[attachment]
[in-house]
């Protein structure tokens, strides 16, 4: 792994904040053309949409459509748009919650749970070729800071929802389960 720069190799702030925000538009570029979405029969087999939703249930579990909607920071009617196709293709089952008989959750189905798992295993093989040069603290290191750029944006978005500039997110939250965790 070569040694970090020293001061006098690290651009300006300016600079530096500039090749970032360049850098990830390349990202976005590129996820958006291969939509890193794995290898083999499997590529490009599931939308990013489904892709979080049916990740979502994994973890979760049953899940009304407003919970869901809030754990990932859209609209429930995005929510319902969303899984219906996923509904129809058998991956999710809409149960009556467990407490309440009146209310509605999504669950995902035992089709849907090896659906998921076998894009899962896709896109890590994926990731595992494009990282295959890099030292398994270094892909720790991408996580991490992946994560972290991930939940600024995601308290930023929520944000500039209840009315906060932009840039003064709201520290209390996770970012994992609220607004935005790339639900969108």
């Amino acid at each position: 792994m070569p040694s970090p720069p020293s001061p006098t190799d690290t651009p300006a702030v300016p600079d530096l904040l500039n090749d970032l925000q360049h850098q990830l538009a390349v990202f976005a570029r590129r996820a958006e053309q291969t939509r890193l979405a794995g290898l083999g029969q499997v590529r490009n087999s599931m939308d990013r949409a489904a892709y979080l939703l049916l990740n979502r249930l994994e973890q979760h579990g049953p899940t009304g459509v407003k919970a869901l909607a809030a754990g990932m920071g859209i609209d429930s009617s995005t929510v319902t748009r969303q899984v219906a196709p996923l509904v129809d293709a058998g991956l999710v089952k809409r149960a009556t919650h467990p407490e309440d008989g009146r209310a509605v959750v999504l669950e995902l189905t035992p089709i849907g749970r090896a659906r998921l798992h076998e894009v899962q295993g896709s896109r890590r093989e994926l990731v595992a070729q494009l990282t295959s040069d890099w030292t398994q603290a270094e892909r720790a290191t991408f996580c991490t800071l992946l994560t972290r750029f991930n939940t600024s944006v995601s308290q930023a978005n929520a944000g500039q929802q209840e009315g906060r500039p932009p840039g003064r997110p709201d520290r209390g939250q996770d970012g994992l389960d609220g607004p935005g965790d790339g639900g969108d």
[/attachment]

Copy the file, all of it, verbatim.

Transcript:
[in-house]
């Protein structure tokens, strides 16, 4: 792994904040053309949409459509748009919650749970070729800071929802389960 720069190799702030925000538009570029979405029969087999939703249930579990909607920071009617196709293709089952008989959750189905798992295993093989040069603290290191750029944006978005500039997110939250965790 070569040694970090020293001061006098690290651009300006300016600079530096500039090749970032360049850098990830390349990202976005590129996820958006291969939509890193794995290898083999499997590529490009599931939308990013489904892709979080049916990740979502994994973890979760049953899940009304407003919970869901809030754990990932859209609209429930995005929510319902969303899984219906996923509904129809058998991956999710809409149960009556467990407490309440009146209310509605999504669950995902035992089709849907090896659906998921076998894009899962896709896109890590994926990731595992494009990282295959890099030292398994270094892909720790991408996580991490992946994560972290991930939940600024995601308290930023929520944000500039209840009315906060932009840039003064709201520290209390996770970012994992609220607004935005790339639900969108």
């Amino acid at each position: 792994m070569p040694s970090p720069p020293s001061p006098t190799d690290t651009p300006a702030v300016p600079d530096l904040l500039n090749d970032l925000q360049h850098q990830l538009a390349v990202f976005a570029r590129r996820a958006e053309q291969t939509r890193l979405a794995g290898l083999g029969q499997v590529r490009n087999s599931m939308d990013r949409a489904a892709y979080l939703l049916l990740n979502r249930l994994e973890q979760h579990g049953p899940t009304g459509v407003k919970a869901l909607a809030a754990g990932m920071g859209i609209d429930s009617s995005t929510v319902t748009r969303q899984v219906a196709p996923l509904v129809d293709a058998g991956l999710v089952k809409r149960a009556t919650h467990p407490e309440d008989g009146r209310a509605v959750v999504l669950e995902l189905t035992p089709i849907g749970r090896a659906r998921l798992h076998e894009v899962q295993g896709s896109r890590r093989e994926l990731v595992a070729q494009l990282t295959s040069d890099w030292t398994q603290a270094e892909r720790a290191t991408f996580c991490t800071l992946l994560t972290r750029f991930n939940t600024s944006v995601s308290q930023a978005n929520a944000g500039q929802q209840e009315g906060r500039p932009p840039g003064r997110p709201d520290r209390g939250q996770d970012g994992l389960d609220g607004p935005g965790d790339g639900g969108d």